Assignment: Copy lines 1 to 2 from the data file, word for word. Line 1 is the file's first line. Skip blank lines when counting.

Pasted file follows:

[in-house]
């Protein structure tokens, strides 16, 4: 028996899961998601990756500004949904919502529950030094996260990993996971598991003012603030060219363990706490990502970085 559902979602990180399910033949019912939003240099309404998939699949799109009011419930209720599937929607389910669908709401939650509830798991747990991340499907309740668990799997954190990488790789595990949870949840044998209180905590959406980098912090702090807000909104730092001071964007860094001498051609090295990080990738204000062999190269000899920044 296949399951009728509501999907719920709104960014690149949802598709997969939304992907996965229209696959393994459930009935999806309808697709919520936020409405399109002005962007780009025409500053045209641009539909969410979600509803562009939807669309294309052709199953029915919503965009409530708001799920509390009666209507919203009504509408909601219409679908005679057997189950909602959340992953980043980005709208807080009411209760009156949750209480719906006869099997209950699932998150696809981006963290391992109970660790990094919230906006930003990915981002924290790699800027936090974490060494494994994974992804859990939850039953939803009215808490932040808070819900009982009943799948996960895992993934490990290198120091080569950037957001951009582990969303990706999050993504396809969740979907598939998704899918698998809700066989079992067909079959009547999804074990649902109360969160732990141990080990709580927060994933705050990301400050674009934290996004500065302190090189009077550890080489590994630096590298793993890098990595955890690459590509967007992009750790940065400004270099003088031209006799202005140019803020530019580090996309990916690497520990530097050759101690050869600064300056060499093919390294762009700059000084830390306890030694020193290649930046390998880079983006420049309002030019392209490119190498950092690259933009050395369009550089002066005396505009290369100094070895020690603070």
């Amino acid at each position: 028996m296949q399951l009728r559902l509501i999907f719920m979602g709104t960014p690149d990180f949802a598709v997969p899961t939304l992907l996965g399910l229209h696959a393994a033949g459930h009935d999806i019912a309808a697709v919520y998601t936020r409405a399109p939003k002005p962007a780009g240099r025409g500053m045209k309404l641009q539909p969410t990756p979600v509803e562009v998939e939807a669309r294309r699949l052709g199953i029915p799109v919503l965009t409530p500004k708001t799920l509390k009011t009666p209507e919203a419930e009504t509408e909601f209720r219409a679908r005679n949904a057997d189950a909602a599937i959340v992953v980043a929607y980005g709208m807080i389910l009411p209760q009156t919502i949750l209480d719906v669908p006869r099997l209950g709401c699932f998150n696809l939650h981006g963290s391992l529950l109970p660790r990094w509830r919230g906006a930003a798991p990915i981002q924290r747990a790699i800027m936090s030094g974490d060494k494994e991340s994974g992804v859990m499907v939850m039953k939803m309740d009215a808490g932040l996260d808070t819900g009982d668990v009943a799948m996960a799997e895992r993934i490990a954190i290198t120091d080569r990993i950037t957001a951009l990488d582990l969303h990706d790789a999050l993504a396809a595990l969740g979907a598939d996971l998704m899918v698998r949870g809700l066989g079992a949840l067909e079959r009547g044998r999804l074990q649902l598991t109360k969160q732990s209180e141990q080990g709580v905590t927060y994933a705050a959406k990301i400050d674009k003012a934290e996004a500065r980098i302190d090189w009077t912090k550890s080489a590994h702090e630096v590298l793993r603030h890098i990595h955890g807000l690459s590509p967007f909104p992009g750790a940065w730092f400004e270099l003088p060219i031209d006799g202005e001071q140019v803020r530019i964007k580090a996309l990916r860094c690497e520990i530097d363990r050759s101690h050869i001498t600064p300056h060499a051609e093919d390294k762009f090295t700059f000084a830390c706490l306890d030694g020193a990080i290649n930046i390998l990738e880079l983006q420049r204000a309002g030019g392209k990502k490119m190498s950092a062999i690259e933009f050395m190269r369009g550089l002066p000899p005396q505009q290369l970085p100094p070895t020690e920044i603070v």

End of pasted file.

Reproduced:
[in-house]
């Protein structure tokens, strides 16, 4: 028996899961998601990756500004949904919502529950030094996260990993996971598991003012603030060219363990706490990502970085 559902979602990180399910033949019912939003240099309404998939699949799109009011419930209720599937929607389910669908709401939650509830798991747990991340499907309740668990799997954190990488790789595990949870949840044998209180905590959406980098912090702090807000909104730092001071964007860094001498051609090295990080990738204000062999190269000899920044 296949399951009728509501999907719920709104960014690149949802598709997969939304992907996965229209696959393994459930009935999806309808697709919520936020409405399109002005962007780009025409500053045209641009539909969410979600509803562009939807669309294309052709199953029915919503965009409530708001799920509390009666209507919203009504509408909601219409679908005679057997189950909602959340992953980043980005709208807080009411209760009156949750209480719906006869099997209950699932998150696809981006963290391992109970660790990094919230906006930003990915981002924290790699800027936090974490060494494994994974992804859990939850039953939803009215808490932040808070819900009982009943799948996960895992993934490990290198120091080569950037957001951009582990969303990706999050993504396809969740979907598939998704899918698998809700066989079992067909079959009547999804074990649902109360969160732990141990080990709580927060994933705050990301400050674009934290996004500065302190090189009077550890080489590994630096590298793993890098990595955890690459590509967007992009750790940065400004270099003088031209006799202005140019803020530019580090996309990916690497520990530097050759101690050869600064300056060499093919390294762009700059000084830390306890030694020193290649930046390998880079983006420049309002030019392209490119190498950092690259933009050395369009550089002066005396505009290369100094070895020690603070």